Graded, histological evaluations on eyes from 82 patients with multiple sclerosis (MS) and 10 subjects with other neurological diseases, with immunohistochemistry on a subset, were performed and correlated with clinical and pathological findings in a study at University of California San Francisco, and Queen’s University and Health Trust, Belfast, N Ireland, UK. Ages of subjects ranged from 21 to 87 years; 76 had chronic MS (mean duration 23 +/- 13 years) and 6 had acute MS (mean duration 4 +/- 3 months). In 121 eyes from chronic cases, 13% of retinae showed periphlebitis and 80%, cell loss; 72% of optic nerves showed gliosis and 71%, atrophy; and 72% showed iris reaction. Except for retina periphlebitis, all other abnormalities were significantly more frequent in MS cases than in those with other neurological diseases, controlling for age and gender (P<0.001). Severity of retinal atrophy was correlated with overall brain weight (P=0.04). Atrophic changes were seen in the retinal nerve fiber layer, ganglion cell layer, and also in the inner nuclear layer, suggesting widespread damage. Prominent gliosis and inflammation surrounding vessels of the inner retina could impact reliability of optical coherence tomography evaluations. The injury to both iris and retina were seen at all stages of disease. The odds of finding retinal atrophy in subjects with MS was >17 times greater than in non-MS subjects. [1]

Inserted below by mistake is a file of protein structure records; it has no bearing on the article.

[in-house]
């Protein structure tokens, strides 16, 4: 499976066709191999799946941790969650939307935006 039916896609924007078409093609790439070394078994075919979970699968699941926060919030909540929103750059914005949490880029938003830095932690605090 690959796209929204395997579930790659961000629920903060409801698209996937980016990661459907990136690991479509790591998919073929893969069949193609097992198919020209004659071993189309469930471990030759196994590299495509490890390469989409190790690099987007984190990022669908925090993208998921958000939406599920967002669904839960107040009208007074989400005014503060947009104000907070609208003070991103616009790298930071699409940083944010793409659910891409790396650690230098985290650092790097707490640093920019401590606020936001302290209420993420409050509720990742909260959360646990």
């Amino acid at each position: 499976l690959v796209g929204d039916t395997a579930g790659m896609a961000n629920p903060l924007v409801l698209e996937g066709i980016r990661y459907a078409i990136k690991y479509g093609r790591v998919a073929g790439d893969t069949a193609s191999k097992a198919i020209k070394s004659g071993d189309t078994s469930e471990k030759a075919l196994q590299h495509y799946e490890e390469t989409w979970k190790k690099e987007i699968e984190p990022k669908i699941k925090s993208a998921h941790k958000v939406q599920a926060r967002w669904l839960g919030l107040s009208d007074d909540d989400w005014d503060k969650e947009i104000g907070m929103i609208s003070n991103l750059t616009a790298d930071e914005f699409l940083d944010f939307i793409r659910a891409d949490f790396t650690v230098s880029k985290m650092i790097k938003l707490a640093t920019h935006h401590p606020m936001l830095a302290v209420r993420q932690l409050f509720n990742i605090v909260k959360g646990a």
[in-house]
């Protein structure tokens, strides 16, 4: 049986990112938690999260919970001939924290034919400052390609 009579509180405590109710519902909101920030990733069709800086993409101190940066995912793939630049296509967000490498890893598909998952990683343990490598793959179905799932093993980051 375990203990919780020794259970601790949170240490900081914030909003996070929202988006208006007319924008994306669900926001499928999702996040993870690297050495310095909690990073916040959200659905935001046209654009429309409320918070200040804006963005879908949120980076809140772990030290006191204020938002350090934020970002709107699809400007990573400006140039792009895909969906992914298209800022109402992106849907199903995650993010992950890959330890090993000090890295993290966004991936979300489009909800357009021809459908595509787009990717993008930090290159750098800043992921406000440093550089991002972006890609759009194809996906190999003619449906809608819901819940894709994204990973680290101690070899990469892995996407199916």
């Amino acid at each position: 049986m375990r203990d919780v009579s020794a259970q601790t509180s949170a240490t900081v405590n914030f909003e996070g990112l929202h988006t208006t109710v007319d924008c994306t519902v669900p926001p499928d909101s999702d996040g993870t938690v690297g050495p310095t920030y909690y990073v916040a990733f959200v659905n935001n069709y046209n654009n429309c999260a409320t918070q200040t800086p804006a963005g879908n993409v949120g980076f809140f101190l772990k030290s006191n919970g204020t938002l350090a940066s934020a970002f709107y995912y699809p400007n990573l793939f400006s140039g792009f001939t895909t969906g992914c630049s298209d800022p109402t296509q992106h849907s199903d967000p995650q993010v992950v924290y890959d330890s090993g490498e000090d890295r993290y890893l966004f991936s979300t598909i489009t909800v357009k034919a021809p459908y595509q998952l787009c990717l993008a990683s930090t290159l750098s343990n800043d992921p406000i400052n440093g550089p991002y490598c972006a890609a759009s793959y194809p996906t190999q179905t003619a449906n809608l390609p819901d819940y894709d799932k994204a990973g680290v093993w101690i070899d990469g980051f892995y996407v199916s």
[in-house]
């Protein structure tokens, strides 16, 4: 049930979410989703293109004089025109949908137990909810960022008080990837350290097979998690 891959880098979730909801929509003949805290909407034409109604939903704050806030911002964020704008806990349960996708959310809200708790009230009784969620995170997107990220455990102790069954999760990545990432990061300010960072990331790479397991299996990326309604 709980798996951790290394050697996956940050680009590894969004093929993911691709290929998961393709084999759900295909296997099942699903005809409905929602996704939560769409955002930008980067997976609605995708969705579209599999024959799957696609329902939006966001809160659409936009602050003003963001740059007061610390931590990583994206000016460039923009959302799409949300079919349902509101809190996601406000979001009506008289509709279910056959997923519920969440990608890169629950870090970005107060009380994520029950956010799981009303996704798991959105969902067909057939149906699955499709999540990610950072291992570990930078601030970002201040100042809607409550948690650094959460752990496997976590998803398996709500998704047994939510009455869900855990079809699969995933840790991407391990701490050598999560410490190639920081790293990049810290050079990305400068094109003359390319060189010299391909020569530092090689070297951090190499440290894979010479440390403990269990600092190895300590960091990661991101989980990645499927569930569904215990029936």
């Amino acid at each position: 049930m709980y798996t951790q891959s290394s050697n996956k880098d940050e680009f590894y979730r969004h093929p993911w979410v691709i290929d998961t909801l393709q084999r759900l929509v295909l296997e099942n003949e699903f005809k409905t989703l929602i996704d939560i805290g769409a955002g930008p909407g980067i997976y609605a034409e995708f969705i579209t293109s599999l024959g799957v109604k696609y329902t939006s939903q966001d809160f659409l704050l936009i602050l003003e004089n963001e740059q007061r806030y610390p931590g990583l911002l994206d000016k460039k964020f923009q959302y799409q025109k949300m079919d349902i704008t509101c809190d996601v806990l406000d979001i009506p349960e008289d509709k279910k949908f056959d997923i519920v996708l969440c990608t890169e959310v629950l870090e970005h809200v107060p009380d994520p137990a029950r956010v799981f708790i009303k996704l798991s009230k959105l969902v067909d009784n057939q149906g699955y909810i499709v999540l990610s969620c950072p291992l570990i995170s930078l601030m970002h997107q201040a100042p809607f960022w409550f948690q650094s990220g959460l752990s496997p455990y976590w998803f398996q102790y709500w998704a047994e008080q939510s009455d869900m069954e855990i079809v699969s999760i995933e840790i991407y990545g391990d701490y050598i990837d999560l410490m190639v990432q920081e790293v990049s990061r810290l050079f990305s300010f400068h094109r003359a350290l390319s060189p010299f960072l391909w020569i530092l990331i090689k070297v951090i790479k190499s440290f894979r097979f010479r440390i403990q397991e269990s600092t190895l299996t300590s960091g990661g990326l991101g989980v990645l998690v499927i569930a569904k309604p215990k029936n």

COMMENT. Retinal pathology and sheathing of retinal veins in MS were described by Rucker CW at the Mayo Clinic in 1944 and reviewed by him in 1972 (Mayo Clin Proc 1944;19:176-178) [2]. Rucker’s expertise in neuro-ophthalmology sometimes diagnosed MS in unsuspected cases. Detailed examination of the retina may be under-utilized in clinical neurology. This description of ocular pathology at all disease stages in a large adult case series supports the utility of tracking MS disease progression by retinal examination and imaging in patients of all ages.